Persian White Rice with Tahdig Crust
Recipe contributed by Ramin Ganeshram; photo by Tami Ganeles Weiser
Prep Time: 25 minutes Cook Time: 55 minutes
The secret to the long, fluffy grains of Persian rice is a combination of steaming and a method that “traps” the excess moisture away from the rice as it steams. While the oil required may seem excessive, it’s absolutely necessary in order to get the prized tahdig crust at the bottom of the rice pot.
2 cups high-quality basmati rice, such as Lal Quila
1 tablespoon coarse salt
¼ cup plus 1 tablespoon of olive oil, divided
- Wash the rice: Place it in a deep bowl and fill the bowl with cold water. Swirl the water around with your hand until it is cloudy. Carefully drain the water. Repeat 4 or 5 times until the water is clear. Set aside.
- Bring 6 cups of water to a boil in a large nonstick saucepan or a large cast-iron pot that has a lid. Add the salt and 1 tablespoon of the oil. Add the rice and simmer, uncovered, over medium-low heat for 10 to 15 minutes. Drain in a fine-mesh sieve. Reserve the rice pot.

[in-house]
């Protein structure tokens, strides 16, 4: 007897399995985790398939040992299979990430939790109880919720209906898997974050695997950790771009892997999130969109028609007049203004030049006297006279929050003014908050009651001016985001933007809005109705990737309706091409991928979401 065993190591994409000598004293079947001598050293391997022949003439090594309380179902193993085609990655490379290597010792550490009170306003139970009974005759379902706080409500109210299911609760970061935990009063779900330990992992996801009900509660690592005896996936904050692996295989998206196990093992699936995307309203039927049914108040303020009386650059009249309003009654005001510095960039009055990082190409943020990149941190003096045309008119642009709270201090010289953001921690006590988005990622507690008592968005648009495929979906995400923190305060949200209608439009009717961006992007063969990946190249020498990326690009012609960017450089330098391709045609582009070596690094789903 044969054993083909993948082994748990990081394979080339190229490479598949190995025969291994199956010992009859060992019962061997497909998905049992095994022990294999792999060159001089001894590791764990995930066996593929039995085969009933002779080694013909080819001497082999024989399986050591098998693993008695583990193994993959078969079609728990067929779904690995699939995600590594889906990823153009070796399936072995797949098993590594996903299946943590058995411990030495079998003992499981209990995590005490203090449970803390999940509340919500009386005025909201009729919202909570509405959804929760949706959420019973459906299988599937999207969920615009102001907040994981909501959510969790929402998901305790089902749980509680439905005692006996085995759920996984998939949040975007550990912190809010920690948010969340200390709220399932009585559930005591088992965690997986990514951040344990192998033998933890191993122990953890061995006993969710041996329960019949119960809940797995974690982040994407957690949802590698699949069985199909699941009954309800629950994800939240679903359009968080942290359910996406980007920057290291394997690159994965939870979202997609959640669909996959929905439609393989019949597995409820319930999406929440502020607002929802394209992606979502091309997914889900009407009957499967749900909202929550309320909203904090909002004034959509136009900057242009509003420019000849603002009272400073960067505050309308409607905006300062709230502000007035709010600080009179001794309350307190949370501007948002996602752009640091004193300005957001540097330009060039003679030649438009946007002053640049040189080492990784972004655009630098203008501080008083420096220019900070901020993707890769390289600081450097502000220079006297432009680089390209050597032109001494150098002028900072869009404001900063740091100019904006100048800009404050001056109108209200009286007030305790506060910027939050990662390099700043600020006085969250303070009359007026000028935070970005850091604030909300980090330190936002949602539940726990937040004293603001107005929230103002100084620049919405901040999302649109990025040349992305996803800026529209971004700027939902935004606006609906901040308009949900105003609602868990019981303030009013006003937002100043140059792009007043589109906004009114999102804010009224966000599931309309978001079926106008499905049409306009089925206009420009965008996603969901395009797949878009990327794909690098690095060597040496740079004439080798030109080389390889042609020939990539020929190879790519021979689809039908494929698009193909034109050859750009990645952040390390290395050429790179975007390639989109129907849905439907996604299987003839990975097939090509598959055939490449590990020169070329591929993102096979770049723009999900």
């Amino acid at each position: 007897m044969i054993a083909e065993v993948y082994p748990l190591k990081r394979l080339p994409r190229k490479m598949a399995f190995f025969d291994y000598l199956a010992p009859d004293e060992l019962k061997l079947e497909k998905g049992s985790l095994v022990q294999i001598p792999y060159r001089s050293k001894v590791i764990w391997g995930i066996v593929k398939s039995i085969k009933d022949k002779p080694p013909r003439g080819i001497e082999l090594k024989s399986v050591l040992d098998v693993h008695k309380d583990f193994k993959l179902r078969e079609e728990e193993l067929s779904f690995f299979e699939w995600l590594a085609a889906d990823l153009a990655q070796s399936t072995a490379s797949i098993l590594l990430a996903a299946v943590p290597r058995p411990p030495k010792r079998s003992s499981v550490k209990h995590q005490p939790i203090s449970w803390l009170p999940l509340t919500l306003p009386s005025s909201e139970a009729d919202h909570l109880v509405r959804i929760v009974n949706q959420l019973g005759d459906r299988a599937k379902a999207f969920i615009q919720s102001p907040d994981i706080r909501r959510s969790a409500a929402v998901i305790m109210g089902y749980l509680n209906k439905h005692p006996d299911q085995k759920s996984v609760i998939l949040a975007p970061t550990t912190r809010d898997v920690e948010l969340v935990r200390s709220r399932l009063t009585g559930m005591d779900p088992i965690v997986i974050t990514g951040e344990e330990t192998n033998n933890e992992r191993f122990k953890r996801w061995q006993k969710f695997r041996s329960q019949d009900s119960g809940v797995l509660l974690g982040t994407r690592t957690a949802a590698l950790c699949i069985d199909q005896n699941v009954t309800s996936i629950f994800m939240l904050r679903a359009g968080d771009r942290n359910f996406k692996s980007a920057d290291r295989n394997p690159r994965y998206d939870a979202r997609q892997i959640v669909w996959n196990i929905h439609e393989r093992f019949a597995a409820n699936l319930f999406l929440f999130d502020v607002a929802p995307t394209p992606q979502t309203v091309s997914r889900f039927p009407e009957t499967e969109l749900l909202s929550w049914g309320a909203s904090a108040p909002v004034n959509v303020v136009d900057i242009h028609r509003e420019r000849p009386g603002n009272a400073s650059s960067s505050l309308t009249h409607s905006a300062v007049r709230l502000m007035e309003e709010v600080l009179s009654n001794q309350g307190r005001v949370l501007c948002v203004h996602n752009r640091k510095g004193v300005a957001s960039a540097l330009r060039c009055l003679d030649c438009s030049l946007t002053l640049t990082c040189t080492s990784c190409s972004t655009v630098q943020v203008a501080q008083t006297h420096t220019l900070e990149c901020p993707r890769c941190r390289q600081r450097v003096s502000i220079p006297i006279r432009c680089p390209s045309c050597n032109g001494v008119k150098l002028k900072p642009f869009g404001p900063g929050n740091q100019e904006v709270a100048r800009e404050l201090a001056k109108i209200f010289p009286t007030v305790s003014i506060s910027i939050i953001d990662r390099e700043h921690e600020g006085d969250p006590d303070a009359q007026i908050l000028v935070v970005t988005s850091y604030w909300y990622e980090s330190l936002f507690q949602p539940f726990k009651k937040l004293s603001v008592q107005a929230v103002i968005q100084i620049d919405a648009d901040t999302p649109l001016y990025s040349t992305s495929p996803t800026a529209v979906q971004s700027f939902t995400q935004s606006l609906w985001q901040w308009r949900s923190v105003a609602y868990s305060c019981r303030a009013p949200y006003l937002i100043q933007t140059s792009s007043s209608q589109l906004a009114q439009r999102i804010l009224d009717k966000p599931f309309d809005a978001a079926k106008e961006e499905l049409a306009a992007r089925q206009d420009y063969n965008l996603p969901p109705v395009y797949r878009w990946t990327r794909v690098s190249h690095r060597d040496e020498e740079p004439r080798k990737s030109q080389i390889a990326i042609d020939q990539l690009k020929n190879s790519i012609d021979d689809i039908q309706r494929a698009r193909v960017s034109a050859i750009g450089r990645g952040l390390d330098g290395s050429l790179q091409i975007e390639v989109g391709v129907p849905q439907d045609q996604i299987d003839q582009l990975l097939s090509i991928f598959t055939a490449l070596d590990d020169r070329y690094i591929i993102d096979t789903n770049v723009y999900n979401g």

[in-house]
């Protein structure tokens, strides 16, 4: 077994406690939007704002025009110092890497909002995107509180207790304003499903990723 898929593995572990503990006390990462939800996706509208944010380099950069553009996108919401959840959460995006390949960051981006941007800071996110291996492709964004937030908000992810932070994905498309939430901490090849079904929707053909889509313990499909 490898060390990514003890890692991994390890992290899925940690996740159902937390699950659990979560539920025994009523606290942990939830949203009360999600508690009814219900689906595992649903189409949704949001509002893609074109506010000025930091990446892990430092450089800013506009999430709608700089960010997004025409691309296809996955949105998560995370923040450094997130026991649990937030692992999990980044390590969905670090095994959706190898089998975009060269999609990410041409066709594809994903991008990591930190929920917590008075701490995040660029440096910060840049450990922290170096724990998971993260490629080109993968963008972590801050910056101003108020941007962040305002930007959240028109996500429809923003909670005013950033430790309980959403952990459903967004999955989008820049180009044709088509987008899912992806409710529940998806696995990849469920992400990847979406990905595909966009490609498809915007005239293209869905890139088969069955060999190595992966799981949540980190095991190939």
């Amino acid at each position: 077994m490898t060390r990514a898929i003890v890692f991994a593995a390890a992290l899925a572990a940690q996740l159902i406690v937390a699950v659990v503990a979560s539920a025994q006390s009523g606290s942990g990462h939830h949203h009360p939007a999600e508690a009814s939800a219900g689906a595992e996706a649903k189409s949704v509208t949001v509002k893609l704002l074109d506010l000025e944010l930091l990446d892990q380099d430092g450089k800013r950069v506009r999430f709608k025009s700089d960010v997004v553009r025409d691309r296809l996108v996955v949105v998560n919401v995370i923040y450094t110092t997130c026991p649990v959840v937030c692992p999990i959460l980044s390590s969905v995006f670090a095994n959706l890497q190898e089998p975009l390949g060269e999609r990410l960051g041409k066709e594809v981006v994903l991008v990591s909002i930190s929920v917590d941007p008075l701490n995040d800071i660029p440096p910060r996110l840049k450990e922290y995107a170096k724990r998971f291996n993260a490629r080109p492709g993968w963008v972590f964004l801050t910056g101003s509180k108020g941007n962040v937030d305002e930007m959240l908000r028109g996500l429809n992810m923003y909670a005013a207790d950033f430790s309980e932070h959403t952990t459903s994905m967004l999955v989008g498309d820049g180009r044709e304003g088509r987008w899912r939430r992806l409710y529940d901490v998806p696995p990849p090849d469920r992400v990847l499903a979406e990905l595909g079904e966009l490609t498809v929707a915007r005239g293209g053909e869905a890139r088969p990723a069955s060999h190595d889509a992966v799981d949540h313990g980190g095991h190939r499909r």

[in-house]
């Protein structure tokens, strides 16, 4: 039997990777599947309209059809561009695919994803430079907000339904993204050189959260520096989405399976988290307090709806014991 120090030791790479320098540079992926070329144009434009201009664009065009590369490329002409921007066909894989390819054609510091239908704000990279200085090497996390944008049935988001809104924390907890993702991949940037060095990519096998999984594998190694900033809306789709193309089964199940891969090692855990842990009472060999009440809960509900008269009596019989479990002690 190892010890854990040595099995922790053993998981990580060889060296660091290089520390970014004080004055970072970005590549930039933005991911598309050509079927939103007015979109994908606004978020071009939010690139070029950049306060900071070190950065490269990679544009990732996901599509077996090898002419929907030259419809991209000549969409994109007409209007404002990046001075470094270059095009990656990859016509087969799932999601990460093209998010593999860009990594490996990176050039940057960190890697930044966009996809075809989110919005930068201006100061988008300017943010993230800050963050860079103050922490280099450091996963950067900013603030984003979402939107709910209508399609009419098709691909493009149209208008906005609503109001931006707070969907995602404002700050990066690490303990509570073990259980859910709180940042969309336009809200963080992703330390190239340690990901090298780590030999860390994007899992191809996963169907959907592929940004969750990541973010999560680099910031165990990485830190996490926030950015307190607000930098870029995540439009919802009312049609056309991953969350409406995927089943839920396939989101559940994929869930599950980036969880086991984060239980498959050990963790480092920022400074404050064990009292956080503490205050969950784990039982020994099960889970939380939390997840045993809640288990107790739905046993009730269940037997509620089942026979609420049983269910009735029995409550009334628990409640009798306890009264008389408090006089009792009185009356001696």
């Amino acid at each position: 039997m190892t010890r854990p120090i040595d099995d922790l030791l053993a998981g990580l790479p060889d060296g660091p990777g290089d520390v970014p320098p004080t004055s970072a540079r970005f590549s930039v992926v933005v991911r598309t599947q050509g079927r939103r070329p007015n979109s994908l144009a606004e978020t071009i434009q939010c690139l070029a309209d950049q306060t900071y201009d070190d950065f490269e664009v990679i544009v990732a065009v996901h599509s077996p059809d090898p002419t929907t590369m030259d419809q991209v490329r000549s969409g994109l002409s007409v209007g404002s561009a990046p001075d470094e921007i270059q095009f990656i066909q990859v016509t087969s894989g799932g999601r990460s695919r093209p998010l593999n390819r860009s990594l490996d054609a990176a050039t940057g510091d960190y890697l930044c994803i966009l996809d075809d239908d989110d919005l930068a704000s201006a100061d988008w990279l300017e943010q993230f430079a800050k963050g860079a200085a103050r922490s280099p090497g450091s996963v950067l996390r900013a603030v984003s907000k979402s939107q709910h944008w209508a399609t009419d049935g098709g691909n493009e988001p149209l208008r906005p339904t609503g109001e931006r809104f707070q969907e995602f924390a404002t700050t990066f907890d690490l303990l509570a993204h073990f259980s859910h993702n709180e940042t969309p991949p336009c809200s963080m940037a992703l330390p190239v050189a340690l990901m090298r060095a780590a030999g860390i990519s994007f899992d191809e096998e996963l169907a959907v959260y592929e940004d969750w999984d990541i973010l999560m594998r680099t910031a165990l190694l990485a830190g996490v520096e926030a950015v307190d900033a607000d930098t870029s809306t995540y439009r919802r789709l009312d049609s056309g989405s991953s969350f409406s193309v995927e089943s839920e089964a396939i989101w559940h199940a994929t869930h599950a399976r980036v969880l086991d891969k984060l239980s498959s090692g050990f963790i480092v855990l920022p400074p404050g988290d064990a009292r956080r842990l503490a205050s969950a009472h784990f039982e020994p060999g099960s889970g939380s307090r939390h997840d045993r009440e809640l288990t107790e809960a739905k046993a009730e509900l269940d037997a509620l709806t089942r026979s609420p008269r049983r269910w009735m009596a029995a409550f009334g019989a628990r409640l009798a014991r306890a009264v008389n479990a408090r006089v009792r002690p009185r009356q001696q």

- Add ¼ cup water to the rice pot and 1 tablespoon of the oil to the rice pot. Swirl it around with a spoon. Return the drained rice to the pot by adding one heaping spoonful at a time; place the first spoonful in the center of the pot and keeping adding add spoonfuls, mounding them to create a pyramid, until all the rice is used. Drizzle the remaining oil over the rice and pour another ¼ cup of water over it. Use a rubber spatula to smooth the pyramid up into a smooth cone.
- Place a clean dish towel or a few sheets of doubled-up paper towels over the pot and then squeeze the lid into place. Cook over low heat for 30 to 40 minutes.
- Remove the rice from the heat and transfer to a serving platter. Turn it out onto a platter. Top with Persian Beef Stew. Serve immediately, dividing the tahdig equally and fairly.
From the Test Kitchen:
Ramin’s rice is best served immediately. Her tip for removing the tahdig, or crust, from the pot is: “Carefully hold the bottom of the pot under cold water. Then use the spatula to loosen the crust.” The Weiser Kitchen’s testers found that if you use a good quality nonstick pan, the tahdig will come right out.